Did you know...
- Snake Hill is located in Secaucus, New Jersey, less than 15 minutes from Times Square through the Lincoln Tunnel
- As early as 1874, Hudson County had horse-drawn ambulances made specifically to transport smallpox patients to Snake Hill
- A 1909 map of the Hudson County facility shows two burial grounds on the east side near County Road, the road to Jersey City
- At the very top of "the Hill," a 430,000 gallon reservoir provided water for "state of the art" sewage management as well as steam heat for the complex
- By the beginning of the 20th century, there were over 50 buildings at the facility including a penitentiary, two almshouses, a lunatic asylum, several infectious disease hospitals, three churches, and a school
The buildings have disappeared, many of the burial grounds are unmarked and forgotten, and even the land has largely been obliterated by quarrying, yet Snake Hill has a story to tell. Volume One of this series offers a look at the facility's beginning in the 19th century. It was a time when the New York metropolitan area had many dependent souls whose situation in life in some way, brought them to "the Hill," and like the buildings that once housed them, they too have disappeared.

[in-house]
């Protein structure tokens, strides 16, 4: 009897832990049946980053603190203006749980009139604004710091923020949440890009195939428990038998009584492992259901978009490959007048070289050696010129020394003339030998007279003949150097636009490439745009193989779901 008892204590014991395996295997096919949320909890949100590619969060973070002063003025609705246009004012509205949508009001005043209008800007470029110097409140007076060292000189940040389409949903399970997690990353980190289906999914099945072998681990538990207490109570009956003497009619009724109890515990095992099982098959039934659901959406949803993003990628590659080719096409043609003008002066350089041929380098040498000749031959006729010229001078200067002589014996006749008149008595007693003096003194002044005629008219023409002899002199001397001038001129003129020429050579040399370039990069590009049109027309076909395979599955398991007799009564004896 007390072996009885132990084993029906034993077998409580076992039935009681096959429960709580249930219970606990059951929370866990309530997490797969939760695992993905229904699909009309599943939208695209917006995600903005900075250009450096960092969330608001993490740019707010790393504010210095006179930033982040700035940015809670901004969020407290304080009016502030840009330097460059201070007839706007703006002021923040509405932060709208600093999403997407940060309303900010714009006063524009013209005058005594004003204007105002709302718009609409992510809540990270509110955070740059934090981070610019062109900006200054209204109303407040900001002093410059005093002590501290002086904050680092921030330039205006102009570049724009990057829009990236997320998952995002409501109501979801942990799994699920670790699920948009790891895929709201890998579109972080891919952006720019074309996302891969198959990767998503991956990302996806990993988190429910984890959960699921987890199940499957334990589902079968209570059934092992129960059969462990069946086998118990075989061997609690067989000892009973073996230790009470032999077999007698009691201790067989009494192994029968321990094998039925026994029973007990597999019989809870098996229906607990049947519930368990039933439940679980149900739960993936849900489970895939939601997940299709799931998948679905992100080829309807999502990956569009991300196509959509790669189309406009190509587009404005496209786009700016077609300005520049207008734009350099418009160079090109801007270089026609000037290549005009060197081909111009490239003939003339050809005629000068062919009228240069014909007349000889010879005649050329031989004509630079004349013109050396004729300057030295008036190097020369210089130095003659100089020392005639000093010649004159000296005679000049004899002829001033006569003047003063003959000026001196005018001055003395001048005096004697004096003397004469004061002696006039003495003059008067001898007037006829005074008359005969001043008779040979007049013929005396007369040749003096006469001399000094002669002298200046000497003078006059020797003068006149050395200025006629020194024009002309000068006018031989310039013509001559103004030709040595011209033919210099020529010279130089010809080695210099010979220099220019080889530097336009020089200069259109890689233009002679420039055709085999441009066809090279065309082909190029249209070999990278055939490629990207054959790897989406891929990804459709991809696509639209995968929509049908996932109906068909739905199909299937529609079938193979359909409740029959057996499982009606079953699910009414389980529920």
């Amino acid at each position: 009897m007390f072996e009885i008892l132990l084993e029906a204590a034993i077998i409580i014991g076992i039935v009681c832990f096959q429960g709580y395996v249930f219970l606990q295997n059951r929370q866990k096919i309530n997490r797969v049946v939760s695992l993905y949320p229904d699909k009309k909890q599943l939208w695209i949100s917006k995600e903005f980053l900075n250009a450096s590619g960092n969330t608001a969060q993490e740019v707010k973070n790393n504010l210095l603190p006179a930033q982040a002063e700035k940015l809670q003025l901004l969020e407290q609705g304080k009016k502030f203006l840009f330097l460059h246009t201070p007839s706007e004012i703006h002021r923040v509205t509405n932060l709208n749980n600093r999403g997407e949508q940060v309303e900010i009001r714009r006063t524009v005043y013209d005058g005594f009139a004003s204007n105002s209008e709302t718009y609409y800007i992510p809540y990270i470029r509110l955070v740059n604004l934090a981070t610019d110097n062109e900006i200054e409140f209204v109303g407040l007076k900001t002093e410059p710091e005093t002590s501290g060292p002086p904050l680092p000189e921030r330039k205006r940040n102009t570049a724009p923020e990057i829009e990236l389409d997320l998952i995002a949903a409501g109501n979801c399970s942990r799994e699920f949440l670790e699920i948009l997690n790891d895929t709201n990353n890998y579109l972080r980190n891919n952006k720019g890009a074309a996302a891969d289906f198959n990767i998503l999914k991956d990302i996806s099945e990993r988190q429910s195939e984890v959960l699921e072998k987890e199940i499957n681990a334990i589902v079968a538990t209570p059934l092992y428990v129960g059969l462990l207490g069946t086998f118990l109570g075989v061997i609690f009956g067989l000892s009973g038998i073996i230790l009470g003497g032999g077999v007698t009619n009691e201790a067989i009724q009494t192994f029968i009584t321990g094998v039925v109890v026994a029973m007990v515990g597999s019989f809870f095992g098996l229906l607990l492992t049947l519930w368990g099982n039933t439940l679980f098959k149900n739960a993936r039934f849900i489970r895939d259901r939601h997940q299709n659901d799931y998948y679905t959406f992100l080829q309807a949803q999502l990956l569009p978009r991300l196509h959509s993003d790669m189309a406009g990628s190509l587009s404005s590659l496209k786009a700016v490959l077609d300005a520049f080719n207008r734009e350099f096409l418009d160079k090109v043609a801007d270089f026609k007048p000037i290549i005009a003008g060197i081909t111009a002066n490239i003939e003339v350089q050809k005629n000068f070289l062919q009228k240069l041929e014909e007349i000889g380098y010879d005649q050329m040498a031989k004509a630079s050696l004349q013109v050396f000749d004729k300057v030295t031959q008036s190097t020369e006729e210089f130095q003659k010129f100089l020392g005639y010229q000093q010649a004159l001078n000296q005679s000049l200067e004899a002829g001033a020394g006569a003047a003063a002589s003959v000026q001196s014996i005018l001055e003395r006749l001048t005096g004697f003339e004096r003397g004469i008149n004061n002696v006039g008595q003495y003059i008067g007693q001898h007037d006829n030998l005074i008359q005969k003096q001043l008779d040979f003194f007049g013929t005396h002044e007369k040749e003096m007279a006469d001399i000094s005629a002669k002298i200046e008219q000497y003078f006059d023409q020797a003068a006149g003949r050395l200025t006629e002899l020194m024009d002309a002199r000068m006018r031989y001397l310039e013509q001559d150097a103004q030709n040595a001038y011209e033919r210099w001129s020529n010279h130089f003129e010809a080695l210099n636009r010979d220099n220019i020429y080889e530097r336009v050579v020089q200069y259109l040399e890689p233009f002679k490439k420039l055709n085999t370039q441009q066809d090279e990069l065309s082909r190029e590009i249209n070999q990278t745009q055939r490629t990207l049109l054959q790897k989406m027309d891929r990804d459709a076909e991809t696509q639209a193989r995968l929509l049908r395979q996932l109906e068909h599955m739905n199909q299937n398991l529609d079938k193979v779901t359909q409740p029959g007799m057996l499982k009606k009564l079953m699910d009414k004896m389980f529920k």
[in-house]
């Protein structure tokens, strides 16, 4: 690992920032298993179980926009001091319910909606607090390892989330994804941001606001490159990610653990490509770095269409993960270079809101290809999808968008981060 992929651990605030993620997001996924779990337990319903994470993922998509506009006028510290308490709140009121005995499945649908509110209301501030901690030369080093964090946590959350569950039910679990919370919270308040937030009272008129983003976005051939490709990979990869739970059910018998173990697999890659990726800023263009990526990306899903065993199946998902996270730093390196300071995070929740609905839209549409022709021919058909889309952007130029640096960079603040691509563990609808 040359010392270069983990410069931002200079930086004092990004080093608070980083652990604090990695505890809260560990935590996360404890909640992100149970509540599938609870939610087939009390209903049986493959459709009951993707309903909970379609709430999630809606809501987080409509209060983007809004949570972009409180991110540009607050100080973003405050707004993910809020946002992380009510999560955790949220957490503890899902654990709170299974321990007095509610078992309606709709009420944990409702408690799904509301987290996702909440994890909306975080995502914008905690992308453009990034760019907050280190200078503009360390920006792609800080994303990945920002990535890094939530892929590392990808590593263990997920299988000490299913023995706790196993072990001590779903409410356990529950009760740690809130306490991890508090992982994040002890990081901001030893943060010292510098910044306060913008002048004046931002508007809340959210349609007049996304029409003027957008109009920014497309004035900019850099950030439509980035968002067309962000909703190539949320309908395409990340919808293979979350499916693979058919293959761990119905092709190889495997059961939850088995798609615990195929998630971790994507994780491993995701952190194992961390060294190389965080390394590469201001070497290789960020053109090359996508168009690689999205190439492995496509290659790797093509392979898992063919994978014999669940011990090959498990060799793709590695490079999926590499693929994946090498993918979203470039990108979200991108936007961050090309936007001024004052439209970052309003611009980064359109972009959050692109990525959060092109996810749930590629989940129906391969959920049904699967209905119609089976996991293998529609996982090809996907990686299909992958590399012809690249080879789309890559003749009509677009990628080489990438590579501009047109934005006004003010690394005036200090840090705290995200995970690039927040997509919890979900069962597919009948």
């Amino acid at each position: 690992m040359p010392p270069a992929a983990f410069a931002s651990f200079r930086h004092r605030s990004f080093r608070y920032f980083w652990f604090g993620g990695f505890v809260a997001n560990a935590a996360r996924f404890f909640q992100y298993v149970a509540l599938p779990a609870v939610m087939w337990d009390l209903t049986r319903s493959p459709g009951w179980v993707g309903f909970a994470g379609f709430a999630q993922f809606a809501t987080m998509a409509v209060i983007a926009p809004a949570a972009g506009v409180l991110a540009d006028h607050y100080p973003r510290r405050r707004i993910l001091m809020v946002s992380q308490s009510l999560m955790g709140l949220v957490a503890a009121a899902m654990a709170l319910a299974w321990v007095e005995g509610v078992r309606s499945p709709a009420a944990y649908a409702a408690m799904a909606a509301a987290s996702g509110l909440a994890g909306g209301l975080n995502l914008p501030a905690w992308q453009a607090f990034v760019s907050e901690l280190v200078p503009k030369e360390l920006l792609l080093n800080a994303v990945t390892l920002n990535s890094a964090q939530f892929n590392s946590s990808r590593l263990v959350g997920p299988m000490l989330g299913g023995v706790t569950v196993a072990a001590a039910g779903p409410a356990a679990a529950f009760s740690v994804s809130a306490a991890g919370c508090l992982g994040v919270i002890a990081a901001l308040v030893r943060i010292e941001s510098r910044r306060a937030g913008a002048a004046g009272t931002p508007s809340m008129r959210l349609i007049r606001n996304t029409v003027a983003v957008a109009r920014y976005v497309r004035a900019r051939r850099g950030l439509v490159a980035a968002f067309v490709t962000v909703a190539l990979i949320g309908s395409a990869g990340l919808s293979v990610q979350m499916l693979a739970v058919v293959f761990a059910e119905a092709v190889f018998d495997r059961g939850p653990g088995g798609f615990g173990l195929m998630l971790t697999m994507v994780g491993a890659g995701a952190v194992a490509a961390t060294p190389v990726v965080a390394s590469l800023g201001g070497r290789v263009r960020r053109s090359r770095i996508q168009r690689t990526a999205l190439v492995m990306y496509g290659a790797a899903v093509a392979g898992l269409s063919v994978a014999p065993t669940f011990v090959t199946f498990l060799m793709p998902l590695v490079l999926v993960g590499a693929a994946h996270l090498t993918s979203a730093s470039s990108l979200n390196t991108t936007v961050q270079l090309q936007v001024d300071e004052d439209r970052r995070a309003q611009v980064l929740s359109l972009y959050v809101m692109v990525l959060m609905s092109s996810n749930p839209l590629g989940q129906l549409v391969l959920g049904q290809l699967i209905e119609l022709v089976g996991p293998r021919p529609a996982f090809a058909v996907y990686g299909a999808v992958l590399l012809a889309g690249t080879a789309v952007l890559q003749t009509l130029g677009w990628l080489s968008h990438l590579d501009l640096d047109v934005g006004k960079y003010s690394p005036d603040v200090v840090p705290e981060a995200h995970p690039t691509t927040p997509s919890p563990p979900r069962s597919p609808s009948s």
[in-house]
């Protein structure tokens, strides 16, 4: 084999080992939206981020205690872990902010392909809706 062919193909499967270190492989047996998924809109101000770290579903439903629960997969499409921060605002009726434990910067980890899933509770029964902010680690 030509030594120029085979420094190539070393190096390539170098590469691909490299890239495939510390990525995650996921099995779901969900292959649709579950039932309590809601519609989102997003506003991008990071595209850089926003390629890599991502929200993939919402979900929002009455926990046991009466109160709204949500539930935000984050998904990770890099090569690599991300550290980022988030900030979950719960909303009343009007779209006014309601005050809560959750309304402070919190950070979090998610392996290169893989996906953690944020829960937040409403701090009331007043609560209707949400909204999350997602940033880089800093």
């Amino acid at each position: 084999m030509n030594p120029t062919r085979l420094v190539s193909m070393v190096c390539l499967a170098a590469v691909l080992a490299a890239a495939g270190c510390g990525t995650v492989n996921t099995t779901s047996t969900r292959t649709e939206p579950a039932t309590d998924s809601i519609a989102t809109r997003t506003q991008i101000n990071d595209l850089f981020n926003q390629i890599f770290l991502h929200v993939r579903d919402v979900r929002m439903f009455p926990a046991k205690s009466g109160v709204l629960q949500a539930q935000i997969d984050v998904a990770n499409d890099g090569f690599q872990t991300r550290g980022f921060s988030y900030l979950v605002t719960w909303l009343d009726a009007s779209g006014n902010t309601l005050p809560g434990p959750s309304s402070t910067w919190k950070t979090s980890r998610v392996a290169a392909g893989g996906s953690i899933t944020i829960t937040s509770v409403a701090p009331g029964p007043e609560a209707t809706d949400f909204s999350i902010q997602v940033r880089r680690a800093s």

About the Author:
Linda L. Stampoulos lives in New Jersey, and often travels to the West to research material for her books. After completing her Undergraduate and Graduate Degrees at Montclair State University, she went on to Columbia University, to earn her Doctorate in Education. She has taught at both the Undergraduate and Graduate levels in the Schools of Health Foundations and Educational Foundations at Montclair State University. A large portion of her curriculum included the works of Joseph Campbell. In addition, she has devoted over twenty-five years to work in the field of Substance Abuse Prevention and Treatment Services.
Her other works include The Redemption of Black Elk which was published in English as well as in German, Black Elks Vermachtnis, and also Two on a Bridge Guidebook and Workbook. She has also contributed to the Images of America series: Visiting the Grand Canyon, Views of Early Tourism which was listed among the Southwest Books of the Year, Best Reading 2004. In addition, she has previously worked on several projects with Native American author Kenny Shields, Jr. to produce: Fort Peck Indian Reservation; The Little Bighorn, Tiospaye; and The Grand Canyon: Native People and Early Visitors. These and other works can be found at Pompanobooks.com